Aphasia:Communicating Through Barriers
What is aphasia?
Aphasia is a language disorder that impairs the ability to communicate. It’s most often caused by stroke-related injuries to areas of the brain that control speech and language.
I have aphasia.
What to do if you get stuck:
- Admit you’re struggling.
- Recap what you’ve discussed so far.
- Decide whether to carry on or come back to the subject later.
Take your time – It may take a while to get the words out. Let people know what works best for you – Do you want a question asked in multiple ways? Let them know.
Use assistive devices – Bring photos, diagrams, pen and paper or other helpful tools.
Frustration is OK – Don’t blame yourself is you get stuck or stumble over the words.
Be patient with yourself as you learn what works. I need to communicate with someone who has aphasia.
Keep it simple – Speak in short, simple sentences.
Be patient – Allow plenty of time for a response. Talk with the person who has aphasia, not for him or her.
Remove distractions – Turn off radios and TVs.
Be creative – Try writing, gesturing, drawing pictures or using devices such as smartphones and tablets.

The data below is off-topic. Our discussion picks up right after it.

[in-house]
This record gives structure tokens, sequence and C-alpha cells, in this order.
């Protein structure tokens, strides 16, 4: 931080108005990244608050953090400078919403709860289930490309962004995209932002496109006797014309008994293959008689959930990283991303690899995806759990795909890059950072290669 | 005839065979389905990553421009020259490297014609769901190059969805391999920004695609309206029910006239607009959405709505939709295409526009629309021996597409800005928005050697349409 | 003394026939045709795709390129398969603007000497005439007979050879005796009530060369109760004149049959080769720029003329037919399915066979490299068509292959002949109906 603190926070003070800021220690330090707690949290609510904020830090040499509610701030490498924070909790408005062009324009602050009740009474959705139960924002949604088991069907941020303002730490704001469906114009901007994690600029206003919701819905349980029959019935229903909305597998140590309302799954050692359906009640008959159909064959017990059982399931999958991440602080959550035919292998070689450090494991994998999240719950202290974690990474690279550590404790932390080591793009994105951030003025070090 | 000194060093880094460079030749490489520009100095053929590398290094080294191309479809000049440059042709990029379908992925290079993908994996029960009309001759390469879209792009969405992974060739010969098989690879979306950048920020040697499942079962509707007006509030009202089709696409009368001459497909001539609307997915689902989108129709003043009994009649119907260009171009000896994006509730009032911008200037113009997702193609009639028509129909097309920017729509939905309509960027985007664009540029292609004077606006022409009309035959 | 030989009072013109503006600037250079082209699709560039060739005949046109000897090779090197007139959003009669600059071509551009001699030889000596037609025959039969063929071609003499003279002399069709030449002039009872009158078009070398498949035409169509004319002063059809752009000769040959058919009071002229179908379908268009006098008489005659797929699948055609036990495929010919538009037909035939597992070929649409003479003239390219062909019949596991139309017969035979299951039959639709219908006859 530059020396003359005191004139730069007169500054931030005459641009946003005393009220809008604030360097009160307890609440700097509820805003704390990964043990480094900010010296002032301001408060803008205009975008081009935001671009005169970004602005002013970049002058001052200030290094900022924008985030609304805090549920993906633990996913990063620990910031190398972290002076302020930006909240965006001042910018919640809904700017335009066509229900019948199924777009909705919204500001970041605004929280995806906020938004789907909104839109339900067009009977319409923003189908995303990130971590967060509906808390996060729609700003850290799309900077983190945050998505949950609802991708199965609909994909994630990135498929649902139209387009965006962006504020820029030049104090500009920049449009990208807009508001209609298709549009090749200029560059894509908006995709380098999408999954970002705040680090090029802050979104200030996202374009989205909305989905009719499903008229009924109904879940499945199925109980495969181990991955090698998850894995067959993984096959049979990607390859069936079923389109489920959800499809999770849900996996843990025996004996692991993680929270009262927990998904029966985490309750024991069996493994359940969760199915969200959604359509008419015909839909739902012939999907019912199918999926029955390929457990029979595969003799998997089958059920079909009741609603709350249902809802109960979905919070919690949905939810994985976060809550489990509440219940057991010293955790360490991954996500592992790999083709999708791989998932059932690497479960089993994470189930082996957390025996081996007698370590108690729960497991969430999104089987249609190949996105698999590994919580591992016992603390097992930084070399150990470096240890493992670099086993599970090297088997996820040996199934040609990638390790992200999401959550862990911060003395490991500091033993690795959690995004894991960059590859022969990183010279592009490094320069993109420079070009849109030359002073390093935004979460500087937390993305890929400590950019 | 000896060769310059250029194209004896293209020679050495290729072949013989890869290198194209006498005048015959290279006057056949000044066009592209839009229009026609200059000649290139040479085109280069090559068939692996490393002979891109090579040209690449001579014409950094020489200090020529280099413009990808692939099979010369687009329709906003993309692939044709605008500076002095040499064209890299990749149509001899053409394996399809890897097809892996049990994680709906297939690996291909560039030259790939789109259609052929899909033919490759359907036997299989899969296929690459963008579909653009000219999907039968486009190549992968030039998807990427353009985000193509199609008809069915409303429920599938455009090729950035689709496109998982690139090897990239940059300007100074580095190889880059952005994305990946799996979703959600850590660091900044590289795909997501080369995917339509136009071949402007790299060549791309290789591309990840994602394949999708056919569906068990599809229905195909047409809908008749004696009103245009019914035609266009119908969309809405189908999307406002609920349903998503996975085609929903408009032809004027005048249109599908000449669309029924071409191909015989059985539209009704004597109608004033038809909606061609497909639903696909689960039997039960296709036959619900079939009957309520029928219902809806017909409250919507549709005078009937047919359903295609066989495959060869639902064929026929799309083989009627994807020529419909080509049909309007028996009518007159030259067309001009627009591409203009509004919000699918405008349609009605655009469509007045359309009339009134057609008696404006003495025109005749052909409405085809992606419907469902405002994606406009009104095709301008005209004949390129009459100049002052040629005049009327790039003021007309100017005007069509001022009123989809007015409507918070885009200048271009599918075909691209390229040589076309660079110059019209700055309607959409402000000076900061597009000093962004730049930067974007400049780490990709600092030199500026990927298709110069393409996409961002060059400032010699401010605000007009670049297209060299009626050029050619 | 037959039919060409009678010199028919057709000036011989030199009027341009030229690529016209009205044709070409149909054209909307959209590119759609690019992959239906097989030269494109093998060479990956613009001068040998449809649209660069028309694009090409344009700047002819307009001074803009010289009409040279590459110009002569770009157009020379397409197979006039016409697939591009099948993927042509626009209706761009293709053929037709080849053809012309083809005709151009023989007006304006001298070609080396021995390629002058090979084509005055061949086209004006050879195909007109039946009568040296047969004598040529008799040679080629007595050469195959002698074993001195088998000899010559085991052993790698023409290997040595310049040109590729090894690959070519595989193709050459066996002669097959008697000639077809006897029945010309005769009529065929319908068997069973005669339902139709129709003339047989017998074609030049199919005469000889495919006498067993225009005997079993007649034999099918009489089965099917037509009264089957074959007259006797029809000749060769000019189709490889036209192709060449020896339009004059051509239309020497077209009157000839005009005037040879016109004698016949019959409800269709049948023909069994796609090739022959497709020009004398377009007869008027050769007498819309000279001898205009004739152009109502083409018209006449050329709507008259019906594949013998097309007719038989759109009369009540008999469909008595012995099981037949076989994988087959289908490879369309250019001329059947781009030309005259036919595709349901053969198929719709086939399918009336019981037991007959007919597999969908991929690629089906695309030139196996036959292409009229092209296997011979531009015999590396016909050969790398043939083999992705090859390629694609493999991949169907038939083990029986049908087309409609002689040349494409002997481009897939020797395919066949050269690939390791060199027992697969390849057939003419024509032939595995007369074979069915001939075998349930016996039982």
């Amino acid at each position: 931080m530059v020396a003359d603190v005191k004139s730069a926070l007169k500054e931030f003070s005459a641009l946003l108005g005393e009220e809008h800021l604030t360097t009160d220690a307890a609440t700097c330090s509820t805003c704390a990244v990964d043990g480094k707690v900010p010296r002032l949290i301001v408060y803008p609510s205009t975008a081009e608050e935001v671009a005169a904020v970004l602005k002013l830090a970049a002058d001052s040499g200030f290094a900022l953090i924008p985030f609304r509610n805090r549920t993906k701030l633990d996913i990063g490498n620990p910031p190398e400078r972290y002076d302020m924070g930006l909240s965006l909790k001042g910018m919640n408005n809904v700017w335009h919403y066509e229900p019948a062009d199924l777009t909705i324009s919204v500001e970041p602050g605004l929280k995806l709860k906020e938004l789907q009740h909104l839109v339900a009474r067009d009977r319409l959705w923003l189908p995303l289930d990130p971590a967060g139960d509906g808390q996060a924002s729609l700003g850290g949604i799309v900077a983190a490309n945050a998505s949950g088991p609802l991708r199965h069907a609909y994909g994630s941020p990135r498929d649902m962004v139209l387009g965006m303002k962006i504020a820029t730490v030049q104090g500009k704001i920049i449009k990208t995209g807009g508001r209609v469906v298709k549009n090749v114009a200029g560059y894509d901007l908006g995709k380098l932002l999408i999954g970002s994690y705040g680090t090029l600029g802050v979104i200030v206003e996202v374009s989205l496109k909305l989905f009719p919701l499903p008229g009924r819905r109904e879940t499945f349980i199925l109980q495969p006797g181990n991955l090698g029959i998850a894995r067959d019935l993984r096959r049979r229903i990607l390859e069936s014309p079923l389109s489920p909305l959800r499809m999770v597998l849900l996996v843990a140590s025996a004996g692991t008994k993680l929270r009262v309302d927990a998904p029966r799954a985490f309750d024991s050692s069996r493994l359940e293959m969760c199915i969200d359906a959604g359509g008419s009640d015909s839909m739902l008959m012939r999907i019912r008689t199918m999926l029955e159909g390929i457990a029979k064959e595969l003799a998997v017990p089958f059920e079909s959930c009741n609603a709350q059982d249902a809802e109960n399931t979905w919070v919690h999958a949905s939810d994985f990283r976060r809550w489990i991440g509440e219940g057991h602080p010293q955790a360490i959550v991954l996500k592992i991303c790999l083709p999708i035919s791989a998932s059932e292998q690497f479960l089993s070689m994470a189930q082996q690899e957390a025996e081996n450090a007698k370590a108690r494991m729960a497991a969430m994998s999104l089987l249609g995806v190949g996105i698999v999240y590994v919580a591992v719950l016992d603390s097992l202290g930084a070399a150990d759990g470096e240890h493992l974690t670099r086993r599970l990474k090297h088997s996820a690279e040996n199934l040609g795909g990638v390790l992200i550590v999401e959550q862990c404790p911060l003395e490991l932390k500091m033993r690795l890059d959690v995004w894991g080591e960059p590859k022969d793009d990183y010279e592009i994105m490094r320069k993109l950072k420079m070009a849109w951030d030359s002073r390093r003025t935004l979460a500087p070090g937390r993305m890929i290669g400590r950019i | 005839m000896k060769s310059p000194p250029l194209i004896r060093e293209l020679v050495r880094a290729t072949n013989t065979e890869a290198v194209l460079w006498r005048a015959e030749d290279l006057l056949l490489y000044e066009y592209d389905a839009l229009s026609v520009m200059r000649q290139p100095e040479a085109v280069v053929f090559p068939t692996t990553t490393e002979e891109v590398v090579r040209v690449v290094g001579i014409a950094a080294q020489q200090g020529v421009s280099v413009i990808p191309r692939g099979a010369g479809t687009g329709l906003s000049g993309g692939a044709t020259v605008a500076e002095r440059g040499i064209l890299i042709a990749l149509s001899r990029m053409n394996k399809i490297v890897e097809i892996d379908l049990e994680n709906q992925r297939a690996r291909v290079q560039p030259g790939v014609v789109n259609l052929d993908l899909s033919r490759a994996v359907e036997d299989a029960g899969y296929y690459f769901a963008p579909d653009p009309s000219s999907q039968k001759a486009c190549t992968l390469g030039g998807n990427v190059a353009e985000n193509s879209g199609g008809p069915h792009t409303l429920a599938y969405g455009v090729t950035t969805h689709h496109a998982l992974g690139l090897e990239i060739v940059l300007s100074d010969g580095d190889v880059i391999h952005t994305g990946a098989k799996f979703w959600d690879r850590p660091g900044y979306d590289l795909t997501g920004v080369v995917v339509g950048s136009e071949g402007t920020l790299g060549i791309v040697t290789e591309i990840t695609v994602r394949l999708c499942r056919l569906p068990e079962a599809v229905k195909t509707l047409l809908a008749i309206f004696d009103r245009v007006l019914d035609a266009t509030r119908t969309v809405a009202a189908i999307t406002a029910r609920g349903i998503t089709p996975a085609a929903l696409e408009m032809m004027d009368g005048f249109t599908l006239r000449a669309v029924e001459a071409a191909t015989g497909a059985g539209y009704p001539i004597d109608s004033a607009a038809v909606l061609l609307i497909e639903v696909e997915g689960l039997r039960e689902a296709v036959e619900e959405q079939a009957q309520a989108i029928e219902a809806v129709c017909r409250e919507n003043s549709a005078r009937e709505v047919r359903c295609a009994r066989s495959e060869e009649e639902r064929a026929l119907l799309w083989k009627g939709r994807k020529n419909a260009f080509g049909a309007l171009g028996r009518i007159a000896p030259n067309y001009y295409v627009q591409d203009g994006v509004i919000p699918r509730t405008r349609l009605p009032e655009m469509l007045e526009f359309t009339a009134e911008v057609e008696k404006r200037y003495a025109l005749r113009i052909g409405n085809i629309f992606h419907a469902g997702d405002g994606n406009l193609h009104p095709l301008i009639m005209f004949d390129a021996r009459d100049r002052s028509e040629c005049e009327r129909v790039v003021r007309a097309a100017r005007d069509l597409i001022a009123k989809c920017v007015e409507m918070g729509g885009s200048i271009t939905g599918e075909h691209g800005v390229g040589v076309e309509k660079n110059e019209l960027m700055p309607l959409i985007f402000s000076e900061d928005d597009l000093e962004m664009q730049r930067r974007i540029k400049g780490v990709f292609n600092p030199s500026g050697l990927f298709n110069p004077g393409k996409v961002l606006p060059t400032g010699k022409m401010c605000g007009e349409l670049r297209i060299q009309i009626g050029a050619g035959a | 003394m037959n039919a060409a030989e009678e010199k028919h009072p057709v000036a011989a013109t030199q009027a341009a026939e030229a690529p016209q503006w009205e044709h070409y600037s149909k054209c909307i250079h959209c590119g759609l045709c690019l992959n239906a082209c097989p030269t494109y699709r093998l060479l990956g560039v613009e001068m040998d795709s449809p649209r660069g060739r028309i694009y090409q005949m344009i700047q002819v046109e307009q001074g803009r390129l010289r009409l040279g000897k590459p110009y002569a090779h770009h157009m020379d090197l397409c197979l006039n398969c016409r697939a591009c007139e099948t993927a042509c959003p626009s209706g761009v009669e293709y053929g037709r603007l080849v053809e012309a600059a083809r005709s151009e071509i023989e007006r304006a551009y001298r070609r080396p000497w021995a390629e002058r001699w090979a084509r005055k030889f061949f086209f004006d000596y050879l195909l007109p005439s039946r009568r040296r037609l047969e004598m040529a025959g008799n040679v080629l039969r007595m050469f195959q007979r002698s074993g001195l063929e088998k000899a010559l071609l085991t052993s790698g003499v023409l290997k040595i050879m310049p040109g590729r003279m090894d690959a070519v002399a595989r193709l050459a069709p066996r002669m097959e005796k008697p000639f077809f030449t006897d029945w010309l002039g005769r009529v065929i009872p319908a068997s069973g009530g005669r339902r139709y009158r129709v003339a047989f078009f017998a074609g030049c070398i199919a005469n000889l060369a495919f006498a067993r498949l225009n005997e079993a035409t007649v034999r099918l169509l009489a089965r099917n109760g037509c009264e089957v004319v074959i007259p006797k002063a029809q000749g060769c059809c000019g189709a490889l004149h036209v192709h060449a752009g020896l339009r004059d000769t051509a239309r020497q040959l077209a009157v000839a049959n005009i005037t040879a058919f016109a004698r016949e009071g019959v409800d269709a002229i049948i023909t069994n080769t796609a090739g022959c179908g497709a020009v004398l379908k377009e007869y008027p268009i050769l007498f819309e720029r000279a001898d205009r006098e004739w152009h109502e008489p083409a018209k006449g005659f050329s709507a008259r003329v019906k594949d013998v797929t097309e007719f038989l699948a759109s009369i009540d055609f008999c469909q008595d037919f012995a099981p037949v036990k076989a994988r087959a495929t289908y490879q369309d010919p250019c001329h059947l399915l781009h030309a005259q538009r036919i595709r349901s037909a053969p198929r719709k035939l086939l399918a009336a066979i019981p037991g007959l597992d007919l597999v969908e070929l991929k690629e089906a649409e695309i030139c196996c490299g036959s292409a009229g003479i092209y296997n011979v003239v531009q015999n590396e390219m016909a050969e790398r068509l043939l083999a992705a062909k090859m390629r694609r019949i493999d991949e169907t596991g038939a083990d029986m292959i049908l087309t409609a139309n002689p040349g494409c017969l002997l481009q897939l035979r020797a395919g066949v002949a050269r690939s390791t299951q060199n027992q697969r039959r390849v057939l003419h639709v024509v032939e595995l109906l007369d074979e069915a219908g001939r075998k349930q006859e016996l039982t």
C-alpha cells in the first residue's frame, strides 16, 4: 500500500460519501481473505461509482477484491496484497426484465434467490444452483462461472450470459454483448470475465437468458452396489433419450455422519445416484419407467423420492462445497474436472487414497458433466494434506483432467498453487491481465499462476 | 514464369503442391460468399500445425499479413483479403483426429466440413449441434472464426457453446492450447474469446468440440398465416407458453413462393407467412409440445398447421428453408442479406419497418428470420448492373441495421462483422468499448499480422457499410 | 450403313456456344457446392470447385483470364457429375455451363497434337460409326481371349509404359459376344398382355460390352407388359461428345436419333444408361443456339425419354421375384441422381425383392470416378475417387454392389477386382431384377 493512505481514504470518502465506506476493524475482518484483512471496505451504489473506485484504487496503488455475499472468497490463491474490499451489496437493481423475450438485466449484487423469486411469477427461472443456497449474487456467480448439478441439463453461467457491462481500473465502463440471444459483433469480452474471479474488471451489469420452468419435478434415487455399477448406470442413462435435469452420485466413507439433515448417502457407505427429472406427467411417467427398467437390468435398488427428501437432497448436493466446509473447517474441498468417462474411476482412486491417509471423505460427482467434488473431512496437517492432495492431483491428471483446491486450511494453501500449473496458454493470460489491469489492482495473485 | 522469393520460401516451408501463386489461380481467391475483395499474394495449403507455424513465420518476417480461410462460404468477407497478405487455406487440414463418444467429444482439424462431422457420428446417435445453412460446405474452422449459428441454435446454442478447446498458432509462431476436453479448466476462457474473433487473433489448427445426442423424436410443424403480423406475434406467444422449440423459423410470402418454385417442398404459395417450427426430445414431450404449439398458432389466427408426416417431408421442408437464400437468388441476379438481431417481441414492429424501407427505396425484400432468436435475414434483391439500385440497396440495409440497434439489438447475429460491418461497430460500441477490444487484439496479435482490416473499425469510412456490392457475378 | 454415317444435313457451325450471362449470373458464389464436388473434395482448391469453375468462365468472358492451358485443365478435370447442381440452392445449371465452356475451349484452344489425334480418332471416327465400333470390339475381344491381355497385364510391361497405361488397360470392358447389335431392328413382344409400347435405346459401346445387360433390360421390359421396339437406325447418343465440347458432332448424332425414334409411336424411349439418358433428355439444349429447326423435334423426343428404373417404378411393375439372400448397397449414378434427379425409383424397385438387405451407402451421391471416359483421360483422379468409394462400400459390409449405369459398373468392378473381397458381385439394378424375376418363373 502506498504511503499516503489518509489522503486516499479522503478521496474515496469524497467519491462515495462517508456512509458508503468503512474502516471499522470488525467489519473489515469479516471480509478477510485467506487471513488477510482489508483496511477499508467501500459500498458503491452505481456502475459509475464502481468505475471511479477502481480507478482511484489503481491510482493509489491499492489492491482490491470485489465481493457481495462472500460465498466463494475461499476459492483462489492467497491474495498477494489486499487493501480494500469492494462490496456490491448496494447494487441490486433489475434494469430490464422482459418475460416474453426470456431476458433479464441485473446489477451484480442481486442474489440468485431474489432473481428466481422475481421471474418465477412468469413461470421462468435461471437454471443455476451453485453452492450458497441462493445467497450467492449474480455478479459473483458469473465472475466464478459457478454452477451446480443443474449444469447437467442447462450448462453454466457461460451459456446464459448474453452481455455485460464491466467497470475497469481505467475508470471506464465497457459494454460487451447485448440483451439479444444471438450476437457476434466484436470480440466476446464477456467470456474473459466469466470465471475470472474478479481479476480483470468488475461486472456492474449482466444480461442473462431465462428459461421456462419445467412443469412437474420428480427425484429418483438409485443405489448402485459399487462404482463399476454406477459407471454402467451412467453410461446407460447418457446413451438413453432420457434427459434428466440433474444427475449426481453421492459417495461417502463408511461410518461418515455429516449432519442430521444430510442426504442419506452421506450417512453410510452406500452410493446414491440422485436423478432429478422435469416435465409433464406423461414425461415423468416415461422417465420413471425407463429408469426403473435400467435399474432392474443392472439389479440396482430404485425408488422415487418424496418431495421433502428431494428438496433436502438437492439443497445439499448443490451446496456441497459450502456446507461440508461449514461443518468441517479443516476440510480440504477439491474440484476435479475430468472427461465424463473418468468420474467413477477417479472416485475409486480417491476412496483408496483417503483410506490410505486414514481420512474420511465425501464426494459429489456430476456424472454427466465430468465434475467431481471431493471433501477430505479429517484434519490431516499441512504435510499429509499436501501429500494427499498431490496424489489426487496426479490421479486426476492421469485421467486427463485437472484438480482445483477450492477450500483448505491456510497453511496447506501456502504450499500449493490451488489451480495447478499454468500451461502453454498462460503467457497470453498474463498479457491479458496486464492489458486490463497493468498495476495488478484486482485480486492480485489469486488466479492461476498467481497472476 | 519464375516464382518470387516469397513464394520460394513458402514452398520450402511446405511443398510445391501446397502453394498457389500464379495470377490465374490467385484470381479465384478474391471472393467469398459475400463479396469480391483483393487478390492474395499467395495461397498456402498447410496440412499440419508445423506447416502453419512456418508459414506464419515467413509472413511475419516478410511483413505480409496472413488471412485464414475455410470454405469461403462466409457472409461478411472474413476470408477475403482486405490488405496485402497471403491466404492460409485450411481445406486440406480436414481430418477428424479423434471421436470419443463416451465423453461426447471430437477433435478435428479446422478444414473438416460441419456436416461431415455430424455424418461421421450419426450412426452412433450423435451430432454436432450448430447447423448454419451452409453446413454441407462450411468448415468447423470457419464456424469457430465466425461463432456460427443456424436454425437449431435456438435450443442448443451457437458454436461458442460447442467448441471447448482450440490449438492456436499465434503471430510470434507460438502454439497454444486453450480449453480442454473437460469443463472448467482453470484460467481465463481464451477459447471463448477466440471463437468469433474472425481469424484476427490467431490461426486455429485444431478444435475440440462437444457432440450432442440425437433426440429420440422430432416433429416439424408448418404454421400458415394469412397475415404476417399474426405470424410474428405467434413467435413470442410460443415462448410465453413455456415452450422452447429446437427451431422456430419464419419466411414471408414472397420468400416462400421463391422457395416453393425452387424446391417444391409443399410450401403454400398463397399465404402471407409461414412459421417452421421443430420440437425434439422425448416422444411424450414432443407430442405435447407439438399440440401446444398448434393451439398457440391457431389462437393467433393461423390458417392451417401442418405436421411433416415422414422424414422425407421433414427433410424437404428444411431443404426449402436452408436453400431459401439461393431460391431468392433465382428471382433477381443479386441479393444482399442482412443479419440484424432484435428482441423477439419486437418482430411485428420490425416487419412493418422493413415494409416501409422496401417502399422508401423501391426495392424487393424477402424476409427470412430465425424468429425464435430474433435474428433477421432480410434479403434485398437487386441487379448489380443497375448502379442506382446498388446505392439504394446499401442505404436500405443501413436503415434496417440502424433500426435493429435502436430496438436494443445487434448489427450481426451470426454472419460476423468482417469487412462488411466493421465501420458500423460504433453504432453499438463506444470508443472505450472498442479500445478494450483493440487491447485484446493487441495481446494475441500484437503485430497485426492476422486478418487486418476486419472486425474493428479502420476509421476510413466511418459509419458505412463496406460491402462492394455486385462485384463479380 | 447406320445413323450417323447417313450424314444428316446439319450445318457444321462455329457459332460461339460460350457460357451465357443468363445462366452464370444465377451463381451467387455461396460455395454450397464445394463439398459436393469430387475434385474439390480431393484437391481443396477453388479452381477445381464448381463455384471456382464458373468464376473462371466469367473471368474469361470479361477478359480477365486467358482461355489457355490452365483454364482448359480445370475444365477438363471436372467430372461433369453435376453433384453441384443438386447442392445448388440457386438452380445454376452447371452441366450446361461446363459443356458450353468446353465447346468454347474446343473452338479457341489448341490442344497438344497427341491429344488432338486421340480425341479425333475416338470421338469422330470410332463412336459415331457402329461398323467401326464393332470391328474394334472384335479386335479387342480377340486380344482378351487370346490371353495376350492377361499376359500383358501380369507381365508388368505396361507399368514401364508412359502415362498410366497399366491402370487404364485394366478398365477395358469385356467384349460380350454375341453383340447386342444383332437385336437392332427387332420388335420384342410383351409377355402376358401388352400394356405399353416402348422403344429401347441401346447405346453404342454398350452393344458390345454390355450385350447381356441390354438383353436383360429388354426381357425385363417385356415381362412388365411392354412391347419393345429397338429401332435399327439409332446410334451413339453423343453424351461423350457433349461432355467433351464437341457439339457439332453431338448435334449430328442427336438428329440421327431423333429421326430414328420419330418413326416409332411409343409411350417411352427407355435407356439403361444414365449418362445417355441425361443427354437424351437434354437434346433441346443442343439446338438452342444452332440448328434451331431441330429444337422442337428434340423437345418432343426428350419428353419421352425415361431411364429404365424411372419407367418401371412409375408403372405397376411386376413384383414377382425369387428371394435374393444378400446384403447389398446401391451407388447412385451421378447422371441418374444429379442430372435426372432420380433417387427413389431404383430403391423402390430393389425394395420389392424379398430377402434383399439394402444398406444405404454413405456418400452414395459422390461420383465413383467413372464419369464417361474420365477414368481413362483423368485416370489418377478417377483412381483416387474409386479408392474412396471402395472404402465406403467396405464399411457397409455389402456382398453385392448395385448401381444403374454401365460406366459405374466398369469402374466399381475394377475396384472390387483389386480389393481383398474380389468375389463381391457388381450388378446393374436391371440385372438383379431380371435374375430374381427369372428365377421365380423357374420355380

Confirm – Repeat back what you think the person said or meant.
Facts about people with aphasia:
- They communicate differently but are as smart as they were before they developed aphasia.
- Their hearing is usually fine, so speaking loudly does not help.
- Their condition just means you’ll have to communicate differently with them.
Learn more at stroke.org/Aphasia
The American Stroke Association and the National Aphasia Association – collaborating to help stroke survivors beat aphasia. The American Heart Association’s secondary prevention initiative is nationally sponsored by Bayer® Aspirin. ©Copyright 2020 American Heart Association, Inc., a 501(c)(3) not-for-profit. All rights reserved. American Stroke Association is a registered trademark of the AHA. Unauthorized use prohibited. DS16188 5/20